In this manner, it can be seen that great flexibility as well as great speed can be achieved in the control of the arithmetic logic unit 10 by means of the synchronized microsequencer invention disclosed herein.
A specific example of an application of the synchronized microsequencer invention will now be made with reference to FIGS. 3, 4, 5 and 6. The operation which will be demonstrated is a complex multiplication of two complex operands, the first operand being a complex number input over the data bus 11 and the second operand is a complex number referred to herein as the coefficient, input over the coefficient bus 13 of FIG. 3. The coefficient is preloaded into the registers R2 and R3 of the multiplier shown in FIG. 3. The values of the coefficient stored in registers R2 and R3 are repeatedly multiplied times consecutive values for the complex operand input over the bus 11.
Each complex number DI +jDQ is composed of two components, a real component DI and an imaginary component DQ. The subscripts I and Q signify that the real component is an in-phase component and the imaginary component is a quadrature component.
Complex multiplication, as described herein, is achieved by performing four real multiplications and two real additions. In order to carry out the particular application described herein, the addition of a complex number will also be carried out and this will require two more addition operations. Thus, four real multiplication operations and four real addition operations are executed in the complex multiplication process described in this example.
It is the purpose of showing this example, to illustrate the control function performed by the synchronized microsequencer control logic 15 of FIG. 1 over four consecutive control cycles. The timing diagram for carrying out the necessary control functions to achieve the complex multiplication operation, is shown in FIG. 6.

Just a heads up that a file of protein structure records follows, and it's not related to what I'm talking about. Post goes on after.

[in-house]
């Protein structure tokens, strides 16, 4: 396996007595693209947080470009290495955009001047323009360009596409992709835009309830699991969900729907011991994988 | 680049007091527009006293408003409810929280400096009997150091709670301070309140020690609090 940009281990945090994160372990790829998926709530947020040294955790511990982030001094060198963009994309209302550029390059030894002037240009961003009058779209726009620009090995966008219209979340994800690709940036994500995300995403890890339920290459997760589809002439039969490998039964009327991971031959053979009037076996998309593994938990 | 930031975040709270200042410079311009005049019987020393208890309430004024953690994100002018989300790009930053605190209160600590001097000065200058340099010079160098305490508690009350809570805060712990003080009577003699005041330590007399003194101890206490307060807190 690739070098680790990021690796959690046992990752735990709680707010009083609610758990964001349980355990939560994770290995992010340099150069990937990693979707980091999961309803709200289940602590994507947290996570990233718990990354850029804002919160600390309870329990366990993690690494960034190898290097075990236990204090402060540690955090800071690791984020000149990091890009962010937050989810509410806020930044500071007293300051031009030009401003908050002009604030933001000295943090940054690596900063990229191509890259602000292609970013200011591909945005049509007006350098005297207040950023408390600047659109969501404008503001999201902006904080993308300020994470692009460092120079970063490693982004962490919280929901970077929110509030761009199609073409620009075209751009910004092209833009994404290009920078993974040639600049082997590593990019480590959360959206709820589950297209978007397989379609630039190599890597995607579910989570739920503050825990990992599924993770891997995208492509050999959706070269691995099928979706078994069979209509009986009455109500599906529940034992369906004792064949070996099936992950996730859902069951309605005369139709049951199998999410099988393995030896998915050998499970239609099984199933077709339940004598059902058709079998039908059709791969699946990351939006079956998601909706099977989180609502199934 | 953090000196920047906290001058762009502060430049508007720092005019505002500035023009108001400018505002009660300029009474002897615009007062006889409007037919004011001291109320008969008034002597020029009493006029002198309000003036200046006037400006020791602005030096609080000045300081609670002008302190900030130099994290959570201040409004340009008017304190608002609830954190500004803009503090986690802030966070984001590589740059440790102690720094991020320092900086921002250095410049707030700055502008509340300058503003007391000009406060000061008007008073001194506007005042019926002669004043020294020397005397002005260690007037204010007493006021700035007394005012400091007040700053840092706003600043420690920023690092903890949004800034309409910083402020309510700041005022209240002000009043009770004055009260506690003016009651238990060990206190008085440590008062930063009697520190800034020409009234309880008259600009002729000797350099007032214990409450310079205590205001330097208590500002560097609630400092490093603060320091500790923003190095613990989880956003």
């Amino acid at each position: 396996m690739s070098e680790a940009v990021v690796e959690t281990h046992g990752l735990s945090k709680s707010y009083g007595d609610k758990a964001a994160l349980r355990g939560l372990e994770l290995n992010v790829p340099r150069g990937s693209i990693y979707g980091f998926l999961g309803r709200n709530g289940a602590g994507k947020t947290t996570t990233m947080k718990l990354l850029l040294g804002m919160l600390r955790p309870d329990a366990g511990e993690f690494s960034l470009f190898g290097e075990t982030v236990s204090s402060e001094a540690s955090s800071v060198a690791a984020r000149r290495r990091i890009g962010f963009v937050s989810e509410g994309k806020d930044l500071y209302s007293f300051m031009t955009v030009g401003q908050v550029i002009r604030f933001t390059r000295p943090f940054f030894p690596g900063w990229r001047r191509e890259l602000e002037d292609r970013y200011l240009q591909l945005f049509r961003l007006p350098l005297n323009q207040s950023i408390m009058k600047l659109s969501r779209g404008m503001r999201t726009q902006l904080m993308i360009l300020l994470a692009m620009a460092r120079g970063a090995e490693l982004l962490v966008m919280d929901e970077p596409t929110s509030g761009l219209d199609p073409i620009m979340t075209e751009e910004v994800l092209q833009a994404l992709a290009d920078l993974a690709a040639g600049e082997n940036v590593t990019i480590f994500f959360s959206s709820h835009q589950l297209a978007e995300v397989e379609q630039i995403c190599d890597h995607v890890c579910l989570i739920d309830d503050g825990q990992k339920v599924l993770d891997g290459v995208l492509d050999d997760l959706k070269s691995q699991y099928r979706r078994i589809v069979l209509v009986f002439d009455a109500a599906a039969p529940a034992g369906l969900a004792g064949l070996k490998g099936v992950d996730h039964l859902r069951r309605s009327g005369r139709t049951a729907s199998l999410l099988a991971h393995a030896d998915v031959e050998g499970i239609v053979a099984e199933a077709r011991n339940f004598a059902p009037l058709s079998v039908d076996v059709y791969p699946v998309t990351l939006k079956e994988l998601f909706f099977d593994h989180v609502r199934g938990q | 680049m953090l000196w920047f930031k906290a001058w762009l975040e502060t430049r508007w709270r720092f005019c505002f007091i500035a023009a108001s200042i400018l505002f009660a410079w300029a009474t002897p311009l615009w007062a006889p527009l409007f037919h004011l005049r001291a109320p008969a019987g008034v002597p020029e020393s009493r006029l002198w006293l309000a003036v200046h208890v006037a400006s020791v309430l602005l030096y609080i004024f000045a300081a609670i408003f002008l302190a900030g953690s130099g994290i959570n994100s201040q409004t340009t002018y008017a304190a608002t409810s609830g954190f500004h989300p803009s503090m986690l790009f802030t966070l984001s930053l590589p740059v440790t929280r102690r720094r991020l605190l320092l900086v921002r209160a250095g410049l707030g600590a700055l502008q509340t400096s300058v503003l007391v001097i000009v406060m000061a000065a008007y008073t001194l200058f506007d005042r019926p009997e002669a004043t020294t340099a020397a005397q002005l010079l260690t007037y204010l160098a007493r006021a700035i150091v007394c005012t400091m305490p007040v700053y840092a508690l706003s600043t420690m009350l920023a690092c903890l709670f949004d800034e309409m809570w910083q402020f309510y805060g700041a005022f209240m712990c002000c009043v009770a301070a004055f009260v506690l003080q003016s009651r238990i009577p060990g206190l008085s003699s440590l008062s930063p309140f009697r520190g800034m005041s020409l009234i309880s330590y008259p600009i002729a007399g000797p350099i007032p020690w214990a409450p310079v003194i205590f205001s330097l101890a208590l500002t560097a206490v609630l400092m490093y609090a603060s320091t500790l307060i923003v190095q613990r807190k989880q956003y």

Seven control signals L0 through L6 are output from the control logic 15 and passed through the respective staging output registers SOR0 through SOR6 of FIG. 5, so as to apply the necessary control signals to the multiplier circuitry shown in FIG. 3 and the adder circuitry shown in FIG. 4. The control lines L0, L1, L2, L3 and L4 output from the control logic 15 are directed to the control inputs of the multiplier 12 of FIG. 3 and the control lines L5 and L6 output from the control logic 15 are applied to the control inputs of the adder 14 of FIG. 4. Table I herein describes the control functions performed by the control signals on the control lines L0 through L4 for the multiplier 12 in FIG. 3. Table II describes the control functions for the control lines L5 and L6 for the adder 14 in FIG. 4.
FIG. 3 shows the multiplier 12 which has the multiply unit 30 which is a 16 bit by 16 bit partial product generator which accepts 16 bit operands for the multiplier and the multiplicand and produces the partial products at its output as is described in the copending U.S. patent application Ser. No. 449,924 filed Dec. 15, 1982 by B. R. Mercy, and assigned to the instant assignee. The multiplicand input is to the coefficient registers R2 and R3 wherein the real and imaginary portions CI and CQ of the complex coefficient CI +jCQ are stored. The multiplier input to the multiply unit 30 is from the registers R0 and R1 in FIG. 3 which store the real and imaginary portions DI0 and DQ0 of the complex number DI0 +jDQ0 representing the data values which are sequentially input over the time divided bus 11. The control inputs to the latches LT0 through LT7 from the control lines L0, L1, L2, L3 and L4 of the control logic 15, control the multiplexers M0, M1, M2 and M3 and the registers R0 and R1, as shown in Table I, so that the contents of the registers R0 and R1 can be selectively loaded from the bus 11, or the registers R0 and R1 can be paired with the contents of one loading the other. Similarly, these control inputs selectively provide for pairing R2 and R3 or alternately loading R2 and R3 from the bus 13. The multiplier 12 of FIG. 3 is a pipelined multiplier which requires different connections between the data bus 11 and the registers R0 and R1 during each consecutive control cycle, and these alternate paths are implemented by the control inputs to the multiplexers M0 and M1. Table III and the timing diagram of FIG. 6 illustrate the sequence of control steps necessary to carry out the component operations over four consecutive control cycles which are necessary to produce the partial product outputs on the outputs 36 and 36' these being necessary to produce the complex multiplication.